The validity of your weight as an accurate representation of your health is overblown with articles and findings that dispel the idea. Most doctors and personal trainers will agree that your weight, taken alone without context about your body composition, muscle mass, exercise regime and more is little to no indication of the actual state of your fitness level.
That being said, weighing yourself can be an asset when monitoring for a weight loss, or even to see if you have gained more muscle mass (muscle is heavier than fat, after all). So, we talked to two personal trainers about the things to keep in mind when weighing yourself, and how to take accurate measurements. “The golden rule is try and keep all control variables the same every time: date, time, naked, post-bathroom break is possible and same scale,” says Chris Ryan, C.S.C.S and founder of Chris Ryan Fitness. Here is why:
The Best Time to Weigh Yourself is in The Morning
Once you have emptied your bladder and are wearing as little clothes as possible, make sure to weigh yourself on an even, hard surface. Overnight, your body has a chance to digest the food you ate the previous day and ditch some water weight, which means that the reading is going to be more accurate. “If this isn’t possible every time you weight yourself, then try to keep as accurate as possible for the day and time of the week,” says Ryan.
Wear As Little Clothes As Possible
“Weigh yourself naked for the most accurate measurements,” says Ryan. A study in the International Journal of Obesity found that clothes can add up to two pounds on the scale. The discrepancy is seen even greater in men, whose clothes also tend to be heavier. If you are a morning shower type of person, strip down before you get on the scale, but if not, then make sure to wear very light, preferably tight-fitting clothing before your read your numbers.
Weigh Yourself Once a Week
Many professionals don’t recommend weighing yourself every single day to avoid obsessing over miniscule fluctuations in the scale that are due to things like water retention, hormones or simply eating a big meal. “On average, you can gain and lose 2-4 pounds every day just by food, hydration and using your muscles,” says Julie Bellis, group fitness manager at Equinox Gold Coast in Chicago. In fact, many trainers recommend doing it only once a week under the exact same circumstances; so pick a day of the week, and a time. You can’t compare a morning weight to one after dinner, so pick one and stick to it so you can track your progress. “I like to do it on Monday morning, first thing, with limited clothes on and no shoes,” adds Bellis.
Always Use The Same Scale
Types of scale range from spring scales to digital scales or body composition scales. And due to factors such as calibration and mechanism, they can all show a results that are variable on a range of 5 pounds. Even a 2017 study found that only 16 out of 152 scales in children’s hospitals are 100 percent accurate. The most important thing, rather that choosing a scale, however, is to just stick with the same one. “Body fat percentage scales aren’t going to be that accurate,” says Bellis. “If you belong to a gym, use the gym scales because they’re likely going to be sturdier and therefore more accurate.” Why? Many variables can affect results on a body fat percentage scale, like where you store your fat, height stature, etc. If you don’t belong to a gym, Ryan suggests the Tanita RD 901 and the FitBit Aria 2. “I have seen rave reviews for accuracy on these.” Another thing to consider is using digital scales, instead of analog ones. Most of the common bathroom scales out there are digital, which measures for force of your weight with sensors and converts it to electrical signals; analog scales use springs and tend not to be as accurate as digital scales. For one, analog scales’ springs may suffer from wear and tear, so might provide inaccurate readings over time.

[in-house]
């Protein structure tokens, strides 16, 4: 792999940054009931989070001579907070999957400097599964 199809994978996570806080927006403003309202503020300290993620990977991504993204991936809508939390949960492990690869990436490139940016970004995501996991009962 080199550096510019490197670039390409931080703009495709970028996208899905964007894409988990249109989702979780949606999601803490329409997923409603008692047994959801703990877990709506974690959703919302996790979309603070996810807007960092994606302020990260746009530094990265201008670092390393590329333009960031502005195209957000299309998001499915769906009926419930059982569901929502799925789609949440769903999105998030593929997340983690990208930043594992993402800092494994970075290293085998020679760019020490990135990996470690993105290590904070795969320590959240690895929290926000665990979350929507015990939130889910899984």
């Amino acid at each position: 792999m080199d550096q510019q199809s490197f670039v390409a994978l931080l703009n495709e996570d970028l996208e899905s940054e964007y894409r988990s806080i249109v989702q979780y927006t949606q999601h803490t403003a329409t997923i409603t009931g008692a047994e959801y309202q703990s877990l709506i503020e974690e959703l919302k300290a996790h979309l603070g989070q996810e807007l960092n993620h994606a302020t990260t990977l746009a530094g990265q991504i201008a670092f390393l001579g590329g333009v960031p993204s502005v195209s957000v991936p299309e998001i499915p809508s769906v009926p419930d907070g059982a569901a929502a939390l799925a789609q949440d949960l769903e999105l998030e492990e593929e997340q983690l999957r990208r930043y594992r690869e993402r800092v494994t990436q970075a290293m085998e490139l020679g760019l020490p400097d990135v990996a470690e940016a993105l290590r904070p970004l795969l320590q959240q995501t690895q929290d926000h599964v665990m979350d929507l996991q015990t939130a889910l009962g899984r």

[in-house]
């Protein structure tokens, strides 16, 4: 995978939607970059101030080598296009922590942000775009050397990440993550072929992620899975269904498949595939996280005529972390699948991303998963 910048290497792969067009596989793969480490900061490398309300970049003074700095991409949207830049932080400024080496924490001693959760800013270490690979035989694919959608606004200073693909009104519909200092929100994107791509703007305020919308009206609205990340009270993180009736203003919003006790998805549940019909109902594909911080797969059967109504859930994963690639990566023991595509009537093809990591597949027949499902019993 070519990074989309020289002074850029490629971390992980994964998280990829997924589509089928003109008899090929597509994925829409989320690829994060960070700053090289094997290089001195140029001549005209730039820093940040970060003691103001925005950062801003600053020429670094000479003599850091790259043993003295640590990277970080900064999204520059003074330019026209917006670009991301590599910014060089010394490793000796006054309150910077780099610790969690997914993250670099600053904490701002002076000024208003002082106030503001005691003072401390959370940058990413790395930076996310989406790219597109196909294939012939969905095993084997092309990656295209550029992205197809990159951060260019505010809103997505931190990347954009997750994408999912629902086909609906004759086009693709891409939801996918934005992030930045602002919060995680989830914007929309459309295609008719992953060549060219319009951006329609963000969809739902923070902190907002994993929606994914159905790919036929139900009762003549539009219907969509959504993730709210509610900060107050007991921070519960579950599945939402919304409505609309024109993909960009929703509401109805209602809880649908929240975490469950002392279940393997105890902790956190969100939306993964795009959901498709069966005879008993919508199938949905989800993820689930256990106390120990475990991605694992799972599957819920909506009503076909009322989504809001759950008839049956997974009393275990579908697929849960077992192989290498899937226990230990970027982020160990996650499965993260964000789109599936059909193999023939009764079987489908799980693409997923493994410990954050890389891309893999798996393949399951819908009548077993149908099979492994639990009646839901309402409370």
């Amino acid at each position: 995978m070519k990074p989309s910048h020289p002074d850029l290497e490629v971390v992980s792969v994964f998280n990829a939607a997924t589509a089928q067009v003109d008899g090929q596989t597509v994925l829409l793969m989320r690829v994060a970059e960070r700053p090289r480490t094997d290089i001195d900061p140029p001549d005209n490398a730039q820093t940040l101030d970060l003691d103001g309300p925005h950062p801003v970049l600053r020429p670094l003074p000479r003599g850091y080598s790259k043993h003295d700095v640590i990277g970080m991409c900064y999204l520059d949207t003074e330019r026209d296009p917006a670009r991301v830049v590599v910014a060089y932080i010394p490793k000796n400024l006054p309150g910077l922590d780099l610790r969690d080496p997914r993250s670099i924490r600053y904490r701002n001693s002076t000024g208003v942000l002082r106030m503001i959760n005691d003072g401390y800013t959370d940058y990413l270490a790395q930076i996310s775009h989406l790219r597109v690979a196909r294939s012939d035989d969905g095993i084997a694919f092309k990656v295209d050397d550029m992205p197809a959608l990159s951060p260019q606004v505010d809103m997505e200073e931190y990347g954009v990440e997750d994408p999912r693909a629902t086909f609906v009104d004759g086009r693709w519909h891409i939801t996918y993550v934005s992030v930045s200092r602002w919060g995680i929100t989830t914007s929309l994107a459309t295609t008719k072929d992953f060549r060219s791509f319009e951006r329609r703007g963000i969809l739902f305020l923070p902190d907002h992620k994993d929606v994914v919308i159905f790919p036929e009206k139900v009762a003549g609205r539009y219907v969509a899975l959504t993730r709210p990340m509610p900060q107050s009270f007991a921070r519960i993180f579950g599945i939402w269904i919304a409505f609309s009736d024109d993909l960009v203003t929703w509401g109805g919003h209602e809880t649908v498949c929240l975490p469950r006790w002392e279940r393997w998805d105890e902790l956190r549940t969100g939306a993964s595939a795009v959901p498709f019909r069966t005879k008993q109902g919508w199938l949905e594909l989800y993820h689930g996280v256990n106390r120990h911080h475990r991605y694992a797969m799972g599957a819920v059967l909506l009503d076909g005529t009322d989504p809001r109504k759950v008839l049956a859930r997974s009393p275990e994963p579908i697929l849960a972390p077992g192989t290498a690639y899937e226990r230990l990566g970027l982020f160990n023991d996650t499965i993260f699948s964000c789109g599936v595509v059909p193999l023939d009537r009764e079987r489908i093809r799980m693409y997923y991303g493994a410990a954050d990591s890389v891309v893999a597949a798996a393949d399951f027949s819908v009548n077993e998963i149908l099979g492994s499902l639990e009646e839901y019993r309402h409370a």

Weigh Yourself a Day After Exercising
Weighing yourself right after an intense cardio session may seem like a no-brainer, but the truth is your scale numbers right after exercise likely won’t be as accurate as weighing yourself at any other point in the day. In some instance, your numbers on the scale may be less due to loss of fluids, and in some other instances they may be more due to muscles undergoing an inflammatory response as they try to recover. Additionally, water retention can happen right after working out, so it is best to wait a full day before you weigh yourself. “You are changing tissues and developing muscle tissue, sometimes you’re getting dehydrated as you work out. It will give you inconsistent results,” adds Bellis.
Avoid Weighing Yourself a Week Before or During Your Period
“I avoid weighing myself that week of my period,” says Bellis. “I get bloated, feel heavier, and results can be frustrating.” Weight can fluctuate a week before your period and tends to normalize two or three days after your period begins. This is due to hormones like estrogen and progesterone, which rapidly decrease a few days before your period starts. They usually regulate fluids, which tend to cause water retention and sugar cravings. This water retention is what causes swelling in the breasts, stomach or limbs. Doctors say you can gain up to 3-5 pounds when you are on your period.
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